AIIB approves loan for Manila flood management project

AIIB and China heavily involved in Duterte’s

THE Asian Infrastructure Investment Bank (AIIB) and World Bank have signed up to provide funding to improve flood management in the Metro Manila area.

The project will cost US$500 million, of which the AIIB will provide US$207.6 million. The loan was approved by the AIIB’s Board of Directors on September 27. The World Bank will also lend US$207.6 million to the project, with the Philippine government providing the remaining US$84.79 million.

Flood events, particularly during the typhoon season from June to October, are a recurring problem in Manila. Under the Metro Manila Flood Management Project, 36 existing pumping stations will be modernized, 20 new ones will be constructed, and supporting infrastructure along critical waterways will be improved.

Flood damage in Manila, 2012

Both the AIIB and Chinese government are heavily involved in supporting the vast infrastructure plans being pursued by President Rodrigo Duterte. He has announced over US$180 billion of projects under the so-called "Build, Build, Build" initiative. Already awarded are 21 projects worth US$16 billion. These include an upgrade of Manila Ninoy Aquino International Airport and a railway line on the southern island of Mindanao. Other projects include upgrading ports, roads and rail links.

In mid-September the National Economic and Development Authority (NEDA) board approved a number of flagship projects. Construction on the Binondo-Intramuros Bridge and Estrella-Pantaleon Bridge projects is set to begin in fourth quarter this year, and end in the fourth quarter of 2020, with financing from the government of China.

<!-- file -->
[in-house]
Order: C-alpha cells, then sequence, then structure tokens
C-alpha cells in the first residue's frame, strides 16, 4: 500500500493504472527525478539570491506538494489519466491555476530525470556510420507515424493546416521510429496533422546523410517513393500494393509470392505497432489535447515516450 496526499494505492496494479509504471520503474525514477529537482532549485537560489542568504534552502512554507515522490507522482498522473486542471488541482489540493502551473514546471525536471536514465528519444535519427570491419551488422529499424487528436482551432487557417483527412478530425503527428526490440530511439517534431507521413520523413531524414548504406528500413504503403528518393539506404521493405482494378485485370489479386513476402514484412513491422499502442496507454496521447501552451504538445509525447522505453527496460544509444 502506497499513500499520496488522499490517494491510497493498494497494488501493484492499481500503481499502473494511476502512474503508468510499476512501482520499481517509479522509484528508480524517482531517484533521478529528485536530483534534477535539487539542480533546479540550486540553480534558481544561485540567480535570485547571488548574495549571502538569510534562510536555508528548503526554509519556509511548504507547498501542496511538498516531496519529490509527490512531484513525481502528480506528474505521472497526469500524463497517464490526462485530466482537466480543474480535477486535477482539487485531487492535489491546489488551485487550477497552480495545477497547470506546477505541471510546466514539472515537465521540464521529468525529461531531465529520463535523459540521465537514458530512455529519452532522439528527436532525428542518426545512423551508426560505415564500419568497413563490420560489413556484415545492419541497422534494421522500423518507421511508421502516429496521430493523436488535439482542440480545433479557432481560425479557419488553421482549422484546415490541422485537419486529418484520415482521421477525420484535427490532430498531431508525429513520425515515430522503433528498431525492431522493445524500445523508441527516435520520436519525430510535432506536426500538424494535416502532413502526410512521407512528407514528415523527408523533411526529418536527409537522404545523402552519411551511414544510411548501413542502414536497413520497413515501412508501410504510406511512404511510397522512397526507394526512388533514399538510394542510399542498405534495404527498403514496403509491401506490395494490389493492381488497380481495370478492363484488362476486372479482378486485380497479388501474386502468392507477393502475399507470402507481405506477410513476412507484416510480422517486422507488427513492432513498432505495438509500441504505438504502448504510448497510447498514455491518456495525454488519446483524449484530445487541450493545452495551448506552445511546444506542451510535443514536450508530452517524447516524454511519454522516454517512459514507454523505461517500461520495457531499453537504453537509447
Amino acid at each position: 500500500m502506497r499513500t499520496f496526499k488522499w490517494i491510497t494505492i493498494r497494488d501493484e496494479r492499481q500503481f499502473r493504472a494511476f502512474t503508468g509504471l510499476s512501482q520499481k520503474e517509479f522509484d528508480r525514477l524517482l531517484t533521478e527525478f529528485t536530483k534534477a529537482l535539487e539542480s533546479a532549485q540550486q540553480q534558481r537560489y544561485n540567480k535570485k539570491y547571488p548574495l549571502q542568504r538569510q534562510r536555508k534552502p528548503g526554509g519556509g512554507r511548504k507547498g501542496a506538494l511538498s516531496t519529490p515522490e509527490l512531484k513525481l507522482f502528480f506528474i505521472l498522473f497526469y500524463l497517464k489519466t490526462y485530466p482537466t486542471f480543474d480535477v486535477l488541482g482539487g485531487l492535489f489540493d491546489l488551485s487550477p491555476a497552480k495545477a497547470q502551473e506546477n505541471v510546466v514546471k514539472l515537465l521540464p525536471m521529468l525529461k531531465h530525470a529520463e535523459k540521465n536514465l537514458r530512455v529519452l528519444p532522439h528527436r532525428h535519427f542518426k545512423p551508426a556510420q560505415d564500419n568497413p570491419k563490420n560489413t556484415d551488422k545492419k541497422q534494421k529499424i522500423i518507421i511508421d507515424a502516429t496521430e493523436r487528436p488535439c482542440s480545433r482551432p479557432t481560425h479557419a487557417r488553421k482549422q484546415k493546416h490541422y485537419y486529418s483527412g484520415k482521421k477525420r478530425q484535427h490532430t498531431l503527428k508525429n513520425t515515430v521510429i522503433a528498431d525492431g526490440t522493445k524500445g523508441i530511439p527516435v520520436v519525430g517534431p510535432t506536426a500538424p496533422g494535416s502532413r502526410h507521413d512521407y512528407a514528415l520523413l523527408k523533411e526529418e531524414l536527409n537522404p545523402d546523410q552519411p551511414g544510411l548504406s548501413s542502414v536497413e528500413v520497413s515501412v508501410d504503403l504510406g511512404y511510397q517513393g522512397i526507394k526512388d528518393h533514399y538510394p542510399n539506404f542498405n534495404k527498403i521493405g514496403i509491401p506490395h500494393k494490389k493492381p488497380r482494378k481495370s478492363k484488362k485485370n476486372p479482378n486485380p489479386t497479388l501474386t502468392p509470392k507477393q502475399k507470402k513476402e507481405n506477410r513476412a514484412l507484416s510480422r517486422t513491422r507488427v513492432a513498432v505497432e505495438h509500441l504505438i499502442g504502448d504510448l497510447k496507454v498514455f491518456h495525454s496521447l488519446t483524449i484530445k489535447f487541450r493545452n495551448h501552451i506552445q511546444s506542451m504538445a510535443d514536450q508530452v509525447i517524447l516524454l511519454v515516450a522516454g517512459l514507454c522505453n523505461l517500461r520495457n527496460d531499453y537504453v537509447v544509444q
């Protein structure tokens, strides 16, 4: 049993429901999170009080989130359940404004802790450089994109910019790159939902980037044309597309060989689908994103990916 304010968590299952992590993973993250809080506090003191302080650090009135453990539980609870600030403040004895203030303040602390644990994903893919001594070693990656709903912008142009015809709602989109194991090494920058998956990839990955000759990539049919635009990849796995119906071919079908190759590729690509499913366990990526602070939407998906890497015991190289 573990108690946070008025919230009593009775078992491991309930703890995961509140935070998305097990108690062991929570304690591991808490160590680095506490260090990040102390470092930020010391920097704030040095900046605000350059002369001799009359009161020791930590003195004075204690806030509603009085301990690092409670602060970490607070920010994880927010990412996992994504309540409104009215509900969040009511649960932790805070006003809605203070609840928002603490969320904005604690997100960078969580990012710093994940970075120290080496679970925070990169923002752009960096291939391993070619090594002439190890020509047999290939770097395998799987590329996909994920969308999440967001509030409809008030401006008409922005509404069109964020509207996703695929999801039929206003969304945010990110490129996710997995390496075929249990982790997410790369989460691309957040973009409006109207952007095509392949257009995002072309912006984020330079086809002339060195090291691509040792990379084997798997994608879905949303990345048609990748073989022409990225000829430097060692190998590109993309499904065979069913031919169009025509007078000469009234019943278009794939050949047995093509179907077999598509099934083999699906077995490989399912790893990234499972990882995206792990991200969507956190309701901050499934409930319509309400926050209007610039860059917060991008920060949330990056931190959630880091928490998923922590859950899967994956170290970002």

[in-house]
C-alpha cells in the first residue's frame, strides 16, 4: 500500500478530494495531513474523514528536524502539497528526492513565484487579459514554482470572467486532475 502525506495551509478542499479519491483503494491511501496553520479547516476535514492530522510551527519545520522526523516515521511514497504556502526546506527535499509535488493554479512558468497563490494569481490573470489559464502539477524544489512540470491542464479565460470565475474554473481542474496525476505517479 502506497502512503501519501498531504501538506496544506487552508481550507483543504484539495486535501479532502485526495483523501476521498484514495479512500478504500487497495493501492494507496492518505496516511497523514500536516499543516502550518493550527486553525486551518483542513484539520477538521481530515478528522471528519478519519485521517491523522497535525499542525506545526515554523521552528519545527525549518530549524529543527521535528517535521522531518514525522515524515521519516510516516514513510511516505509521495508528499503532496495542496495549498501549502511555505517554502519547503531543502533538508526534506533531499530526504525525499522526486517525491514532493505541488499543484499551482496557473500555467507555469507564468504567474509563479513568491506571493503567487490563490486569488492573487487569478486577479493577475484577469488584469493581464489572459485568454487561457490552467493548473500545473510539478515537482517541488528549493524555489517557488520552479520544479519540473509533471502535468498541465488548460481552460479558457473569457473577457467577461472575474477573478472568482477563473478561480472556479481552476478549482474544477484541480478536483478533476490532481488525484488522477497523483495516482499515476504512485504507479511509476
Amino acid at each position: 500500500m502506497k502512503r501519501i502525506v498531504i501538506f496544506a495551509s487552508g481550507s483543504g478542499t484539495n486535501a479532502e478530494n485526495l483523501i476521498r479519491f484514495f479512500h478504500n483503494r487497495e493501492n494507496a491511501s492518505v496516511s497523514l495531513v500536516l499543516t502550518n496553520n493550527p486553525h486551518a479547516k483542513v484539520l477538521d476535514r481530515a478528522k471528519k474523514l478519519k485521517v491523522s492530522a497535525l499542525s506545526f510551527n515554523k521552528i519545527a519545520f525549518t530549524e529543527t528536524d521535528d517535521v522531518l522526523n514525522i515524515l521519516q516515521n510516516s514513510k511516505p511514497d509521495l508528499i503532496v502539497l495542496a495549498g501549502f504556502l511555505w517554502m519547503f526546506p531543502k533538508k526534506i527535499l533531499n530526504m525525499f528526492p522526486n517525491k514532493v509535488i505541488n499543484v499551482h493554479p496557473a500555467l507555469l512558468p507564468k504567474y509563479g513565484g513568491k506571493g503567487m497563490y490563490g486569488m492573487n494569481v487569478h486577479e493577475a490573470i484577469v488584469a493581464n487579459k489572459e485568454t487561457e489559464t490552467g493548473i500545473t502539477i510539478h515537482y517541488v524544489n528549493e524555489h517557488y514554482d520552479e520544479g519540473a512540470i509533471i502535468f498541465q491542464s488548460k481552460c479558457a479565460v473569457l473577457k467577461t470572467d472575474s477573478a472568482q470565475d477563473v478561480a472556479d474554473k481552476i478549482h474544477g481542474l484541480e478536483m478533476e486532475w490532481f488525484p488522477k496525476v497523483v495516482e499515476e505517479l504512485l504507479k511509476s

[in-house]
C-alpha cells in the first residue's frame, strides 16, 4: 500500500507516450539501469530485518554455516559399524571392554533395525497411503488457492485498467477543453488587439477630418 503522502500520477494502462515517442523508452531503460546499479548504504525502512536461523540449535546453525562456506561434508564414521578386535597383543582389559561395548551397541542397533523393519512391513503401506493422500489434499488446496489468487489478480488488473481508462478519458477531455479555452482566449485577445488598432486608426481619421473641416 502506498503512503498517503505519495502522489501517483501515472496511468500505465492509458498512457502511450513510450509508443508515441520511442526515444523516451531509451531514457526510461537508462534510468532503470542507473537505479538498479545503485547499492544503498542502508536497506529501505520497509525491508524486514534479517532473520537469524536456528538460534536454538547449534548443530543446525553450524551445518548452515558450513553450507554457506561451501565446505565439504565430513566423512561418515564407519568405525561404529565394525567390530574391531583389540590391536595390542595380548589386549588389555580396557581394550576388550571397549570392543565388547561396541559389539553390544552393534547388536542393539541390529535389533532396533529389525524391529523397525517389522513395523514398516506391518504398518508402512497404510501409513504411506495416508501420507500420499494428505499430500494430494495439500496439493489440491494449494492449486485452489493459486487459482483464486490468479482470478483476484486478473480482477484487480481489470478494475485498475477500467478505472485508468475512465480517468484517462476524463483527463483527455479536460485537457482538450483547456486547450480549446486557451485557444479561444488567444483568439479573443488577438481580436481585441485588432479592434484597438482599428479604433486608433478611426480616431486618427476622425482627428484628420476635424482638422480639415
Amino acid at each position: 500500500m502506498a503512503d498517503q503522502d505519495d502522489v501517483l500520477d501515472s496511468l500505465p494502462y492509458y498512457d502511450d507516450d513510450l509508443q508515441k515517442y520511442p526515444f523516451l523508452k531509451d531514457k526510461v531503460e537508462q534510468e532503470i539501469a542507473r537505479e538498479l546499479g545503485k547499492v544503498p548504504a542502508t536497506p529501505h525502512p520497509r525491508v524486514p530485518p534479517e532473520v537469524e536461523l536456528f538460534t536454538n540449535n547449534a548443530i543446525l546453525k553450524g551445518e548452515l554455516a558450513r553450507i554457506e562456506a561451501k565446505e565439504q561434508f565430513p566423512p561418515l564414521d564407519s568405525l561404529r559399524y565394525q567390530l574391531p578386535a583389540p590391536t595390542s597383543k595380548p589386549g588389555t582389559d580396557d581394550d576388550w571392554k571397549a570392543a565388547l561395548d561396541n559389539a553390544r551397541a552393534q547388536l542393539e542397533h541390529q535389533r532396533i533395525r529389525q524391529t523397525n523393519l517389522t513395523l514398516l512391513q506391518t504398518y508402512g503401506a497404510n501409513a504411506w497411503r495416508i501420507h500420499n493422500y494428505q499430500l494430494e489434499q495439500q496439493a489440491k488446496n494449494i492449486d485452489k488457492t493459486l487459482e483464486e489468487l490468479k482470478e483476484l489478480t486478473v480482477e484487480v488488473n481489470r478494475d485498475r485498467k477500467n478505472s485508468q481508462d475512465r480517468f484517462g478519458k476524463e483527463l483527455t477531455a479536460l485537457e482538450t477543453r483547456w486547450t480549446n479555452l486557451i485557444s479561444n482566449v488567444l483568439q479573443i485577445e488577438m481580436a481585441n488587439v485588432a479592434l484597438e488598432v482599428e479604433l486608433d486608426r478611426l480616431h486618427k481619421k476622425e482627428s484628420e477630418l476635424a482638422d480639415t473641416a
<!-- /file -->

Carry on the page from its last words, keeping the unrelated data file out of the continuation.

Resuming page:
China will also provide concessional loans to the three priority projects, namely the south line of the North-South Railway, New Centennial Water Source Kaliwa Dam and Chico River Pump Irrigation project. China is also financing feasibility studies for the construction of the Davao City Expressway and Panay-Guimaras-Negros Link Bridge. With regard to the Kaliwa Dam, the NEDA Board approved a change in project structure from a public private partnership (PPP) to an Official Development Assistance project with funding from China.

China is not alone in providing assistance to the Philippines on big projects. The Manila-Clark Railway project and the Metro Manila Subway are both being financed through Official Development Assistance from Japan. The railway project is expected to be completed by 2022, and the subway project will begin construction next year.

Another major project that will soon be awarded is Clark International Airport New Passenger Terminal Building. The Bases Conversion and Development Authority recently announced that it has set down December 5 as the deadline for the submission of bids.

The construction of the New Passenger Terminal Building will be undertaken as a PPP project under a build-transfer scheme. Under the scheme, the private partner will finance, design and construct the new airport passenger terminal. This will then be transferred to the government upon its completion.

As a large number of Chinese contractors arrive in the country there has been some controversy about using local employees versus those brought in from China. China has complained about inflexible rules on the percentage of local employees that have to be used on projects, as well as slow progress in areas such as compulsory purchase of land for road and railway projects.